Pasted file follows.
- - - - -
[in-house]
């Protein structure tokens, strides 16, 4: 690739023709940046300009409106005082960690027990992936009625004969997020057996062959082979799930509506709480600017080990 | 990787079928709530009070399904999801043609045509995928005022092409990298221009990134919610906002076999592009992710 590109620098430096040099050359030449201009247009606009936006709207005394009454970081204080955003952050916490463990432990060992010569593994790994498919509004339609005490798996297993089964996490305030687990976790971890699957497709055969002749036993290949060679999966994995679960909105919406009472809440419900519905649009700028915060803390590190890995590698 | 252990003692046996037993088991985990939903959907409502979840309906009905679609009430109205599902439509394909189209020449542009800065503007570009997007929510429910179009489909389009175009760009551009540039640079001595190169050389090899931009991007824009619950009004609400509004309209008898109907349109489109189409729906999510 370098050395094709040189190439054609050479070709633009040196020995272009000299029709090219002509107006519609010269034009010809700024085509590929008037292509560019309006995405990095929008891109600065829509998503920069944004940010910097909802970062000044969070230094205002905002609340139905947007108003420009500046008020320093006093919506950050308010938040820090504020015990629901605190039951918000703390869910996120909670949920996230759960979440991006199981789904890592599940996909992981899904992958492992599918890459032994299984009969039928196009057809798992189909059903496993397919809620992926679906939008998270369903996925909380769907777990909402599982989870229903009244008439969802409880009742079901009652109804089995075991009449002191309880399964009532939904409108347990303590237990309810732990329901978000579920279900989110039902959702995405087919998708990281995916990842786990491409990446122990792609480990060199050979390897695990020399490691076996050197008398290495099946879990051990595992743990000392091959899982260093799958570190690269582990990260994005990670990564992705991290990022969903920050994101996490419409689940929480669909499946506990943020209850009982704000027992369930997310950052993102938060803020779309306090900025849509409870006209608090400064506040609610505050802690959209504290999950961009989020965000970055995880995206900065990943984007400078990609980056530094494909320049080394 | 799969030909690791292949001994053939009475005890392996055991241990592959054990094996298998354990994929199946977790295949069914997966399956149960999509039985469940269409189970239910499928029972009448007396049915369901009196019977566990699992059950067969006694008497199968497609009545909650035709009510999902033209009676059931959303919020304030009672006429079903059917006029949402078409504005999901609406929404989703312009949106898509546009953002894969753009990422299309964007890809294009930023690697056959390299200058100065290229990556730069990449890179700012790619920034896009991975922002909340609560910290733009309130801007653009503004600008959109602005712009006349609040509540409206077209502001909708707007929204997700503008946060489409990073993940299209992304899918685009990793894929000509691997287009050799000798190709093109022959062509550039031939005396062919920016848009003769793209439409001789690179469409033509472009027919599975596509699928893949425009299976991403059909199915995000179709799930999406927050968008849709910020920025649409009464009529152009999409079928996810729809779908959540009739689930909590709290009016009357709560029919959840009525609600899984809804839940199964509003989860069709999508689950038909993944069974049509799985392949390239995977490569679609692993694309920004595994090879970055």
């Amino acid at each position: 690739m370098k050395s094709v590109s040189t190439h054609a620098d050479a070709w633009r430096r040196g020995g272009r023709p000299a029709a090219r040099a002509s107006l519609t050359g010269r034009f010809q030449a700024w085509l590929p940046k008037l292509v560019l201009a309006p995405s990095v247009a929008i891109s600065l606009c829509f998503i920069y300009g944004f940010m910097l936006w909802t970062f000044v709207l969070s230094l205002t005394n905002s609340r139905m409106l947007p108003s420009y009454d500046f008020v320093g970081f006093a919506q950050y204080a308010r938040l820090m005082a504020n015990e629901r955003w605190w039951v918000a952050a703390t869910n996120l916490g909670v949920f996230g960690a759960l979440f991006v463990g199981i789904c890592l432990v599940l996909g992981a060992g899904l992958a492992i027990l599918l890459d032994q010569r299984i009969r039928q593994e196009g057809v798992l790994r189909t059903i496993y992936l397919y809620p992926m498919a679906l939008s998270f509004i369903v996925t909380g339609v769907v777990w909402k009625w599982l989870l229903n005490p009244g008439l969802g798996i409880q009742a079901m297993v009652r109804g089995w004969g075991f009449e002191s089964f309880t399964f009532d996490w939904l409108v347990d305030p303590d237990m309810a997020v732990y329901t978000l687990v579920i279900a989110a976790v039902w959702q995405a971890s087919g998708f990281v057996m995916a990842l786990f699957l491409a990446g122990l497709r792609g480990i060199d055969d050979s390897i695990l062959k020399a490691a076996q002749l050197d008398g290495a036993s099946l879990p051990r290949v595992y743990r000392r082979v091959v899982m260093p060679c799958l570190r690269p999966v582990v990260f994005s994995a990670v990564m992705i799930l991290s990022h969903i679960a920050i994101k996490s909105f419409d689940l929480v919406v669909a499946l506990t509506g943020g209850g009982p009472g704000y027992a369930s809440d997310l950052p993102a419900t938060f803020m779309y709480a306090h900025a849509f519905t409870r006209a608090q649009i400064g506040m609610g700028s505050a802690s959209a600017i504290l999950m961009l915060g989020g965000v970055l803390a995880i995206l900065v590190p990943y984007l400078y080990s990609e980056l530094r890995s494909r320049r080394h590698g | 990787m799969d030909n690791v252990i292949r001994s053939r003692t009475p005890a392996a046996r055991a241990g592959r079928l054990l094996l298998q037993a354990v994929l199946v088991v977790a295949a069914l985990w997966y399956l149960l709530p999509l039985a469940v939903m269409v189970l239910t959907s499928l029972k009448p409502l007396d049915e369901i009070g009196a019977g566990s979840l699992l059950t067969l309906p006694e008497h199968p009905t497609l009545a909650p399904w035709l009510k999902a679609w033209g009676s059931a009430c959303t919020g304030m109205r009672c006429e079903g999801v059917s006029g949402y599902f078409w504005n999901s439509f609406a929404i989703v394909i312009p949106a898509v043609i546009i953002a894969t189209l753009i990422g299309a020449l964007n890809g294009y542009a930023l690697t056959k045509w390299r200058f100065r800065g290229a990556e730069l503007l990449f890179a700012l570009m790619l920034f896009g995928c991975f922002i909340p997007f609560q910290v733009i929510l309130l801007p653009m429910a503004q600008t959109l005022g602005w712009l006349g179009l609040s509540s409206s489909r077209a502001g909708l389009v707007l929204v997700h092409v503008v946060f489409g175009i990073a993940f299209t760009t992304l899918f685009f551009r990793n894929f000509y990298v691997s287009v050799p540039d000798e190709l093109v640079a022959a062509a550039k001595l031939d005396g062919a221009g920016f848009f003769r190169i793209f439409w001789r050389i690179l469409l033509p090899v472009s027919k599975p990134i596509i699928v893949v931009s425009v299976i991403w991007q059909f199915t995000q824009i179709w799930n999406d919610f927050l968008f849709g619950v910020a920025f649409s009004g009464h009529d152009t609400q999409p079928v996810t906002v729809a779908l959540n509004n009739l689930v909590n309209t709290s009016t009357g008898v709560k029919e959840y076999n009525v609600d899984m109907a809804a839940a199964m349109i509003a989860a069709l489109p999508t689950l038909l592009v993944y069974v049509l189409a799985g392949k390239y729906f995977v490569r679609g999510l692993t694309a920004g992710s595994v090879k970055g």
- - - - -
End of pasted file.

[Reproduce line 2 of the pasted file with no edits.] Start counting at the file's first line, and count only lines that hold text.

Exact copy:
């Protein structure tokens, strides 16, 4: 690739023709940046300009409106005082960690027990992936009625004969997020057996062959082979799930509506709480600017080990 | 990787079928709530009070399904999801043609045509995928005022092409990298221009990134919610906002076999592009992710 590109620098430096040099050359030449201009247009606009936006709207005394009454970081204080955003952050916490463990432990060992010569593994790994498919509004339609005490798996297993089964996490305030687990976790971890699957497709055969002749036993290949060679999966994995679960909105919406009472809440419900519905649009700028915060803390590190890995590698 | 252990003692046996037993088991985990939903959907409502979840309906009905679609009430109205599902439509394909189209020449542009800065503007570009997007929510429910179009489909389009175009760009551009540039640079001595190169050389090899931009991007824009619950009004609400509004309209008898109907349109489109189409729906999510 370098050395094709040189190439054609050479070709633009040196020995272009000299029709090219002509107006519609010269034009010809700024085509590929008037292509560019309006995405990095929008891109600065829509998503920069944004940010910097909802970062000044969070230094205002905002609340139905947007108003420009500046008020320093006093919506950050308010938040820090504020015990629901605190039951918000703390869910996120909670949920996230759960979440991006199981789904890592599940996909992981899904992958492992599918890459032994299984009969039928196009057809798992189909059903496993397919809620992926679906939008998270369903996925909380769907777990909402599982989870229903009244008439969802409880009742079901009652109804089995075991009449002191309880399964009532939904409108347990303590237990309810732990329901978000579920279900989110039902959702995405087919998708990281995916990842786990491409990446122990792609480990060199050979390897695990020399490691076996050197008398290495099946879990051990595992743990000392091959899982260093799958570190690269582990990260994005990670990564992705991290990022969903920050994101996490419409689940929480669909499946506990943020209850009982704000027992369930997310950052993102938060803020779309306090900025849509409870006209608090400064506040609610505050802690959209504290999950961009989020965000970055995880995206900065990943984007400078990609980056530094494909320049080394 | 799969030909690791292949001994053939009475005890392996055991241990592959054990094996298998354990994929199946977790295949069914997966399956149960999509039985469940269409189970239910499928029972009448007396049915369901009196019977566990699992059950067969006694008497199968497609009545909650035709009510999902033209009676059931959303919020304030009672006429079903059917006029949402078409504005999901609406929404989703312009949106898509546009953002894969753009990422299309964007890809294009930023690697056959390299200058100065290229990556730069990449890179700012790619920034896009991975922002909340609560910290733009309130801007653009503004600008959109602005712009006349609040509540409206077209502001909708707007929204997700503008946060489409990073993940299209992304899918685009990793894929000509691997287009050799000798190709093109022959062509550039031939005396062919920016848009003769793209439409001789690179469409033509472009027919599975596509699928893949425009299976991403059909199915995000179709799930999406927050968008849709910020920025649409009464009529152009999409079928996810729809779908959540009739689930909590709290009016009357709560029919959840009525609600899984809804839940199964509003989860069709999508689950038909993944069974049509799985392949390239995977490569679609692993694309920004595994090879970055």